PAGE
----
FAQ: NM Travel Restrictions

Due to the coronavirus pandemic, the State of New Mexico has issued a Travel Order under the State’s Public Health Order

Q: What type of travel does this apply to?

A: Any travel into the state such as, but not limited to, travel by air or vehicles.

Q: Who does this apply to?

A: Anyone, visitors or residents.

Q: Do I need to quarantine when I enter/re-enter New Mexico?

A: You must self-isolate or self­-quarantine for a period of at least 14 days from the date of your entry into the State of New Mexico or for the duration of your presence in the State, whichever is shorter, if individuals traveling into New Mexico, whether a visitor or residents, come from high-risk states – those states that have a positive test rate higher than 80 per 1,000,000 residents or a test positivity rate greater than or equal to 5%, over a seven-day rolling average, or from outside the United States.

Q: What are the high-risk & low-risk states?

A: The website COVIDExitStrategy.org provides a map of states meeting gating criteria (map displays cases per million by state; typically those that are green and yellow are determined to be low-risk states).

Q: Do I have to quarantine if I come from a high-risk state but show proof of a negative test result?

A: There are options (these exemptions do not apply to persons entering New Mexico after traveling outside of the United States).

  • Persons who can show documentation of a valid negative COVID-19 test taken within seventy-two (72) hours before entering New Mexico are exempt from the 14 day quarantine requirement.
  • If persons enter New Mexico and are awaiting COVID-19 test results, you will need to self-isolate or self-quarantine until results come back negative.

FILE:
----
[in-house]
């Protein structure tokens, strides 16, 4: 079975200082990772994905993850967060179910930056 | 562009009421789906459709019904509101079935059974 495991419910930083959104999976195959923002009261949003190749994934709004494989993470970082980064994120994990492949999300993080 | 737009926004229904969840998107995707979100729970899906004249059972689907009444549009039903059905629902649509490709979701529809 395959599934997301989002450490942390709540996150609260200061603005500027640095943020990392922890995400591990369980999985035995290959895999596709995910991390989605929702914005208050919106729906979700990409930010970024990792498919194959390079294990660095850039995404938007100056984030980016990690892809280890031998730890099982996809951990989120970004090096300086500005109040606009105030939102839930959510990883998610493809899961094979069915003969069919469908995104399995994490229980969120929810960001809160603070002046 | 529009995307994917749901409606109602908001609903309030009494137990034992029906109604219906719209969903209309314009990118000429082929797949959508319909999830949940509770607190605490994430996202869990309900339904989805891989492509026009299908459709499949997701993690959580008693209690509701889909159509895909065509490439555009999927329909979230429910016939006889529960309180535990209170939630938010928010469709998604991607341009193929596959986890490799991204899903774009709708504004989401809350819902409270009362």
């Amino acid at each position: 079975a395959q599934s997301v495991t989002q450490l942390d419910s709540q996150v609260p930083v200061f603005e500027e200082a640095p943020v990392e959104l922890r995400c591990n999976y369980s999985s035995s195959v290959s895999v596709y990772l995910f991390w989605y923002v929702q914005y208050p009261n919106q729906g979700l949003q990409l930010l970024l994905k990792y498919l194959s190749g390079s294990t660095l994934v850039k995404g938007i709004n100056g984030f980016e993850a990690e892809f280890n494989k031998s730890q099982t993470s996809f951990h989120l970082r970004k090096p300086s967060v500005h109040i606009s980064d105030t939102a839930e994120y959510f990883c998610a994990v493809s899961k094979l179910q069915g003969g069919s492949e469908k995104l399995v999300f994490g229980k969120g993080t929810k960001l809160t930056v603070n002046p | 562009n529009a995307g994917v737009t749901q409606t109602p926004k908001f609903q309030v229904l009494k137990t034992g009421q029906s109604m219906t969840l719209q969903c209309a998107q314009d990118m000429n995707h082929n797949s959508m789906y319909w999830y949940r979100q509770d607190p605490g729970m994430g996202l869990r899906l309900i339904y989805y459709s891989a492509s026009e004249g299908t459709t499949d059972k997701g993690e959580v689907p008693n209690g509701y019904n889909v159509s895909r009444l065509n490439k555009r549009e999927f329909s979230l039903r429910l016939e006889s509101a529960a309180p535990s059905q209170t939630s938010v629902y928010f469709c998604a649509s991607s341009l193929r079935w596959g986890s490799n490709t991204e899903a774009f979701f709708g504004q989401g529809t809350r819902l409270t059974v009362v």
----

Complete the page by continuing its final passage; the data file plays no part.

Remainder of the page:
• If you traveled from a high-risk state and take a test while in New Mexico, you will need to self-isolate or self-quarantine until results come back negative.

Q: When does this go into effect and for how long?

A: This Order supersedes any previous orders and will take effect September 4 and shall remain in effect through the duration of the public health emergency order which currently expires, unless revised, October 2.

Q: Are their exemptions?

A: Yes. Essential employees traveling for essential work-related business. This includes:

  • Those Performing Public Safety or Public Health Functions
  • Persons Employed by Airlines
  • Military Personnel
  • Federal Employees
  • Those Employed by a Federal Agency or National Defense Contractor
  • Emergency First Responders
  • Health Care Workers
  • Those Arriving in the State Pursuant to a Court Order
  • Residents who have left the state to obtain medical care.
  • Residents who have left the state for less than 24 hours for matters attendant to parenting responsibilities.

This also includes persons who are employed or contracted by an “essential business”, as defined by the operative public health order addressing mass gathering restrictions and business closures, and who are traveling into New Mexico to conduct business activities.

Q: If I have to leave the state to obtain medical care do I have to quarantine for 14 days?

A: No. Gov. Michelle Lujan Grisham issued a revised executive order August, 6, 2020.

Q: If I leave the state for less than 24 hours for parenting responsibilities do I have to quarantine for 14 days?

A: No. Gov. Michelle Lujan Grisham issued a revised executive order August, 6, 2020.

Q: Are New Mexico boarders closed?

A: No. The surrounding borders are not closed. State roads remain open.

Q: If I travel to New Mexico do I have to wear a mask?

A: Yes. Mask-wearing is mandatory in public for all individuals over the age of two, except when eating or drinking. Masks are required for all activities indoor or outdoor. This includes gyms, malls, grocery stores, private businesses, golf courses, shooting ranges, walking spaces and when sitting down at restaurants prior to being served.